As scientists learn more about how sensitive our environment is to temperature changes, they keep noticing new phenomena. For example, Climate Change is turning the Arctic Sea into part of the Atlantic Ocean.

A huge stretch of the Arctic Ocean is rapidly turning into the Atlantic. That’s not a good sign Scientists studying one of the fastest-warming regions of the global ocean say changes in this region are so sudden and vast that in effect, it will soon be another limb of the Atlantic Ocean, rather than a characteristically icy Arctic sea. The northern Barents Sea, to the north of Scandinavia and east of the remote archipelago of Svalbard, has warmed extremely rapidly — by 2.7 degrees Fahrenheit just since the year 2000 — standing out even in the fastest-warming part of the globe, the Arctic. “We call it the Arctic warming hot spot,” said Sigrid Lind, a researcher at the Institute of Marine Research in Tromso, Norway. Now Lind and her colleagues have shown, based on temperature and salinity measurements taken on summer research cruises, that this warming is being accompanied by a stark change of character, as the Atlantic is in effect taking over the region and converting it into a very different entity. (June 26, 2018) The Washington Post {more on Climate Change in our area]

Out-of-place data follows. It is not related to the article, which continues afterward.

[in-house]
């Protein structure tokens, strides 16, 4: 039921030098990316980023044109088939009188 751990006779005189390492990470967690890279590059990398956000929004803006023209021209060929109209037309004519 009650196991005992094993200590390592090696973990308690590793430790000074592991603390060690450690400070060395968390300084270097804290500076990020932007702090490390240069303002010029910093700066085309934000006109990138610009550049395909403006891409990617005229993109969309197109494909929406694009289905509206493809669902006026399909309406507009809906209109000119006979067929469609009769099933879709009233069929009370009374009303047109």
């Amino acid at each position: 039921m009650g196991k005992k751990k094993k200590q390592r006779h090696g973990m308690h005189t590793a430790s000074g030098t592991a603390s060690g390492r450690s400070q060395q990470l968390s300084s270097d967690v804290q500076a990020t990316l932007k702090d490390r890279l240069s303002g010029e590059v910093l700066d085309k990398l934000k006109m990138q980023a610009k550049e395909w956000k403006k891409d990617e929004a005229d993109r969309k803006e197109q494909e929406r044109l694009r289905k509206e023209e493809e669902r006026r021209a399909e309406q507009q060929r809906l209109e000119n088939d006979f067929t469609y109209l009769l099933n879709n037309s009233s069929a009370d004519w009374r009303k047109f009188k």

These climate changes, many of which hit home when extreme weather fueled by warming waters occur, should remind us that even when we have a known terminal disease, how that disease actually unfolds is of the most immediate interest to us. It is the daily symptoms of cancer, for example, that concern a patient just as much as the fear of the possible outcome. Humanity knows Climate Change is something ominous threating our existence and some of us are already experiencing it more than others—for now. Because we’re talking physics, everyone eventually cooks in a heated pot.

Although Climate Change is a moral and existential issue, it’s the changes along the way that will throw our future into turmoil—unless we act quickly to adapt and mitigate this disaster.

Thinking we can still put greenhouse gases into our climate system seems absurd.

Time passes. 

Monday, June 25, 2018

Climate scientists are NOT to blame for Climate Change

Climate scientists should not blame themselves for not making the case for Climate Change clear enough to the public several decades ago. The public should blame themselves for not taking the trouble to listen intently enough about such a moral, scientific, and existential issue.

Listening to James Hansen on Climate Change, Thirty Years Ago and Now On June 23, 1988—a blisteringly hot day in Washington, D.C.—James Hansen told a Senate committee that “the greenhouse effect has been detected and is changing our climate now.” At the time, Hansen was the head of nasa’s Goddard Institute for Space Studies, and though his testimony was certainly not the first official warning about the “greenhouse effect”—a report to President Lyndon Johnson, in 1965, predicted “measurable and perhaps marked changes in climate” in the decades to follow—it was the first to receive national news coverage. The Times ran the story at the top of the front page, with a graph showing a long-term rise in average global temperatures. (June 20, 2018) The New Yorker [more on Climate Change in our area]